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Europe > Caucasus > Armenia > Lake Sevan Region > Sevan


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Sevan is a city in Lake Sevan Region, Armenia. The main town is about 3 km from the lake shore, where there's a string of tired, Soviet-era hotels and amusements. The main reason to visit is to see Sevanvank monastery, and other lakeside churches; most visitors come on day-trips from Yerevan.

The lake is at 1900 m altitude and is fresh water, partly freezing in winter. In pre-industrial times it was much larger and deeper, but in Stalin's era it was drained unsustainably for irrigation and hydro-electric power, and its water quality and environs were degraded. It's now being rehabilitated and the water level is creeping back up.

Get in[edit]

Minibuses (marshrutka) depart from Yerevan North Bus Station to Sevan a few times a day, taking an hour. You can also get relatively close to town by taking minibuses towards Vardenis, Dilijan, Ijevan or Noyemberian and getting off part way, but getting to town might be a little complicated with the latter three. Taxis from Yerevan or elsewhere charge 100 drams / km. Tbilisi looks close on the map but there are no regular minibuses: take these between Tbilisi and Vanadzor then a taxi over the hills to Sevan.

Train services to 1 Sevan railway station are suspended.

Get around[edit]

Walking around the city is easy by foot. Taxis are plentiful if necessary.


Sevanavank Monastery
Noratus Cemetery
  • 1 Sevanavank Monastery. Spectacularly located on top of what was once an island crag (hence "kghzi", meaning island), but which became a peninsula when the lake was drained in Stalin's era. Steep, rough steps lead up to the monastery, built of crude black stone, with sweeping views over the lake. The interior has a beautiful old altar used for services by the new seminary down the hill. Free.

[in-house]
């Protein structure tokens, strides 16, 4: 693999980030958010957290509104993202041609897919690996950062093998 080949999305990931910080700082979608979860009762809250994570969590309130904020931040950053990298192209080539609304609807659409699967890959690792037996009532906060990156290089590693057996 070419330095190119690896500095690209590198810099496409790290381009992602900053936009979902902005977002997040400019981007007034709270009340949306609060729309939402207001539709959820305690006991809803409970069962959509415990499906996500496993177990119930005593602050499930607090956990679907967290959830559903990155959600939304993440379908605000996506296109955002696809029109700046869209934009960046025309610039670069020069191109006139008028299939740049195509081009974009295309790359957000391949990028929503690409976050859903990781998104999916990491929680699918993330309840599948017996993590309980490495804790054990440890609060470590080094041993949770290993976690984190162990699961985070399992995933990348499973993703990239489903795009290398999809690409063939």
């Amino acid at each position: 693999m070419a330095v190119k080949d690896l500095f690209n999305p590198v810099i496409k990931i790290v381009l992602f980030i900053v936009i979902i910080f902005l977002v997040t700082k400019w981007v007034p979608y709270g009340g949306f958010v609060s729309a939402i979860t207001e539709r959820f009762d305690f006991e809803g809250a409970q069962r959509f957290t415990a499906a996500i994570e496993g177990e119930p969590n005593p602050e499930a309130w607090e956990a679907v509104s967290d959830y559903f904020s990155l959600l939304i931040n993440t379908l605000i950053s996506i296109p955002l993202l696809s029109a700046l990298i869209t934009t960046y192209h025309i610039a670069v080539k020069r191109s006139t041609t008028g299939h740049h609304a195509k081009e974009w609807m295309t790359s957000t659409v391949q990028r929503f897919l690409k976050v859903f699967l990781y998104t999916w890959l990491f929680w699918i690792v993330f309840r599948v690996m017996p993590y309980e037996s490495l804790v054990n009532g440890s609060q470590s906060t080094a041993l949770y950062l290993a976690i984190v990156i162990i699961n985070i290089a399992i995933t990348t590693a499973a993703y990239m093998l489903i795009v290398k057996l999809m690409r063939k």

• Hayravank Monastery is on the lake shore 12 km south of Sevan. It's a 9-12th C complex with church, chapel and "gavit" or entrance hall, surrounded by many "khachkars" - elaborately carved gravestones. Nearby are remains of a Bronze Age settlement.
  • 2 Noratus Khachkar Cemetery. 20 km south of Sevan, near Gavar, is Noratus village, with the largest khachkar cemetery in the world. Elaborate carvings describe the lives and often gruesome deaths of those buried here. With a small burial chapel. Another 500 m south is the tiny church of Daputs Vank.


The area has swimming of course, but there is also wind surfing on the lake, and some sail, paddle and row boats. Hiking and camping opportunities are endless as well.


If you live in Yerevan, and are in this area, you can buy fresh fish, crawdads, marinated fish patties that you can take home to barbecue/fry immediately or freeze, and smoked fish.


Fish! And of course crayfish/crawdads. These are the main products of the region, and whether you eat the fish barbecued, fried or smoked, it will be delicious. The crawdads with a beer are excellent as well. The Harsnaqar hotel complex near town has some unbelievably good crawdad kebabs, which aren't cheap, but might be worth splurging on.

There are some fast food place in town, and cafes, but most of the good places to eat are on the shores of the lake, a bit north.


There are no special places to drink here aside from a few cafes, but wherever food is served, alcohol is available. Most places have a limited selection of vodkas, cognac, wine and beer.


Although there are some hotel options in the city, your best bet is to find accommodations at one of the lakeside hotels, camp, or stay in Yerevan.


Go next[edit]

  • Dilijan — popular forest resort known as the "Little Switzerland" of Armenia.
  • Shorzha — village on the eastern shores of Lake Sevan with some very nice views and relaxed, quiet atmosphere.
  • Vardenis — tucked away city in the southeast corner of the lake. There are a few small monasteries and chapels, mountains and valleys that only those making it this far will have a chance to see.
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